N-mixture models were originally developed to estimate animal population abundance from spatially and temporally replicated counts, where the probability of detecting an individual animal is an unknown number less than one. We will trace the evolution of N-mixture models from this original problem to the problem of estimating disease prevalence using a spatially explicit model. We apply the spatial model to estimate the number of chlamydia cases in Oregon using annual data from 2010 through 2018. This is joint work with Claudio Fuentes of Oregon State University and Ben Brintz of the University of Utah.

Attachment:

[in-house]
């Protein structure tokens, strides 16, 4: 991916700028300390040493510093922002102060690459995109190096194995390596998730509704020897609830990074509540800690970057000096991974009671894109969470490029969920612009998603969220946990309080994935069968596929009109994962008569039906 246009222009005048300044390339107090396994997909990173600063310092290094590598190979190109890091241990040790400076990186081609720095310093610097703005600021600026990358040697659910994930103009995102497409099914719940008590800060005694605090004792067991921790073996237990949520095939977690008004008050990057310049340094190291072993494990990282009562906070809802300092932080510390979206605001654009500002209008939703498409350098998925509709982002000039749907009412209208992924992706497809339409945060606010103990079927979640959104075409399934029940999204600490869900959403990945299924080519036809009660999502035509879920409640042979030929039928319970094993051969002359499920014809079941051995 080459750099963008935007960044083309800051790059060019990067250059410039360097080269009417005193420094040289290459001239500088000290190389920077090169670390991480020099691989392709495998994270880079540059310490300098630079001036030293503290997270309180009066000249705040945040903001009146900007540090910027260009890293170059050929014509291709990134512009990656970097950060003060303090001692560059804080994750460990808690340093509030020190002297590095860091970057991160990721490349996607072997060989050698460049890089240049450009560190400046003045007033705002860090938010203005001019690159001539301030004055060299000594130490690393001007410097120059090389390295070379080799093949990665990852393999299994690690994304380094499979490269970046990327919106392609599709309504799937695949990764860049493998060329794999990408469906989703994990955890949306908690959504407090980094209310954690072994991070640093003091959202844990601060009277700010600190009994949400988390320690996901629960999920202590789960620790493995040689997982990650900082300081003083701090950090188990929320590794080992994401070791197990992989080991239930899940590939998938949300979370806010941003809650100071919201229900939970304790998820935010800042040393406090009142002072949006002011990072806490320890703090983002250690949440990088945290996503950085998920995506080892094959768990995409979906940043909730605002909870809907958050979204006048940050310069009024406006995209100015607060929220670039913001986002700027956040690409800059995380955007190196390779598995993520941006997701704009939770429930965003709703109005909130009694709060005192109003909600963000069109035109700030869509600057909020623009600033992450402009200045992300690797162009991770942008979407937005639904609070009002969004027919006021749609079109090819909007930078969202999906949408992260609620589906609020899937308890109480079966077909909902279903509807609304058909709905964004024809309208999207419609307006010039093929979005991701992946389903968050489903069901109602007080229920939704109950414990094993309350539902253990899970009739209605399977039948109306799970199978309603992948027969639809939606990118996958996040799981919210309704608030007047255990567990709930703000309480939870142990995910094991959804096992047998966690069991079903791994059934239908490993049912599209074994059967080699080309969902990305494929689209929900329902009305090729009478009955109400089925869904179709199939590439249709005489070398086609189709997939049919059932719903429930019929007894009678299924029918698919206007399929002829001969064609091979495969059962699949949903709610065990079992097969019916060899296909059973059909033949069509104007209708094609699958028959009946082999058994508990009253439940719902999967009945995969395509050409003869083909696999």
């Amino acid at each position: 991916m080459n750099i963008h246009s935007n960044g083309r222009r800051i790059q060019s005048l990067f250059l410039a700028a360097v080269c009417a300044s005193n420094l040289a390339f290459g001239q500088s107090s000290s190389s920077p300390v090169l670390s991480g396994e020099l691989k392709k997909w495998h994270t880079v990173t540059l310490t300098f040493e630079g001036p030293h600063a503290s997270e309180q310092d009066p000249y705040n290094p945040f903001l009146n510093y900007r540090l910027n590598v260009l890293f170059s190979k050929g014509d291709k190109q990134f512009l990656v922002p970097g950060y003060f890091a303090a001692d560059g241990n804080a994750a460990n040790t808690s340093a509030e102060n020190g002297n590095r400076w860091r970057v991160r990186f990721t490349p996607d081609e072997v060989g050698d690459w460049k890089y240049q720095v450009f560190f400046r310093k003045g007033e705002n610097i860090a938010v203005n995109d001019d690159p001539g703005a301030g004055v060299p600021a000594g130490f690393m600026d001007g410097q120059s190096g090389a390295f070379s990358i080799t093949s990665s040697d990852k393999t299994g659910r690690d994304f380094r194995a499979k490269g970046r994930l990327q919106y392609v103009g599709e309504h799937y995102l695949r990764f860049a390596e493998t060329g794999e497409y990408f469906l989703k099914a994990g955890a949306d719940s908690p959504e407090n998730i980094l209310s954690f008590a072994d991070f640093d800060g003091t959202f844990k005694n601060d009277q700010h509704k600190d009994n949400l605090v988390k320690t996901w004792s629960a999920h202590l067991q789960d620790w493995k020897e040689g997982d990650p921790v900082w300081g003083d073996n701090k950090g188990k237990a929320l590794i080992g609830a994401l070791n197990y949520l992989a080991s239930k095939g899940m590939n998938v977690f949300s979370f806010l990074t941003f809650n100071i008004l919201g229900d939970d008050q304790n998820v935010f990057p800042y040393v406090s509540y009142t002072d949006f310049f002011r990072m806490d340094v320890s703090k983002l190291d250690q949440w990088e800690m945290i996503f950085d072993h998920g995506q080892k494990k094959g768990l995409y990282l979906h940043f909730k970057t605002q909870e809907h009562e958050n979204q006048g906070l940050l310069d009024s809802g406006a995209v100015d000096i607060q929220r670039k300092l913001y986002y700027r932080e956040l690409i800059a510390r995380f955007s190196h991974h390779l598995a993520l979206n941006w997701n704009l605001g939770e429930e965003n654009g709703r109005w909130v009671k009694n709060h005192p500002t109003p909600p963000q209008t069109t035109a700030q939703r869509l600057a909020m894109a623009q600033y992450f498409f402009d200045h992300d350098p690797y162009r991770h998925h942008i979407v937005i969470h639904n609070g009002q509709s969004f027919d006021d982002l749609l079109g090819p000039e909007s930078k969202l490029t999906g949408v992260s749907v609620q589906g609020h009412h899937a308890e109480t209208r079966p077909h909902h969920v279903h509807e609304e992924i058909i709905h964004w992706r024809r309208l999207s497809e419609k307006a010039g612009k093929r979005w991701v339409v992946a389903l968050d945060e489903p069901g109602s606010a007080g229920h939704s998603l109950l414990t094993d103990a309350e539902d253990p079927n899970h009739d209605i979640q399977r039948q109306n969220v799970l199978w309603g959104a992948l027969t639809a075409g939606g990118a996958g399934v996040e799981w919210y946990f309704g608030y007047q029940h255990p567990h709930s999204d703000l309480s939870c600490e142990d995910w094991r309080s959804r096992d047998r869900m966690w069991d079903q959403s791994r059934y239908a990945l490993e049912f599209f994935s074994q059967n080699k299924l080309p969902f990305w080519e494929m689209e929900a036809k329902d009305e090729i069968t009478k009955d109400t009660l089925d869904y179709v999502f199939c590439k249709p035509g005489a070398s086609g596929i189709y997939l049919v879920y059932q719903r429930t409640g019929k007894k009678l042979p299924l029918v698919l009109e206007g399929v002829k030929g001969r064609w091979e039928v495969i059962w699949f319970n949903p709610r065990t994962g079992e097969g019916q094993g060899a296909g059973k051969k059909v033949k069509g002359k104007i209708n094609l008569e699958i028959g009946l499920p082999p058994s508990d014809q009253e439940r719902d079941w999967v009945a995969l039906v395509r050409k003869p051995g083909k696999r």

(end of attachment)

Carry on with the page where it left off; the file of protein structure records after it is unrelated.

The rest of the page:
For more information about Lisa visit: http://sites.science.oregonstate.edu/~madsenl/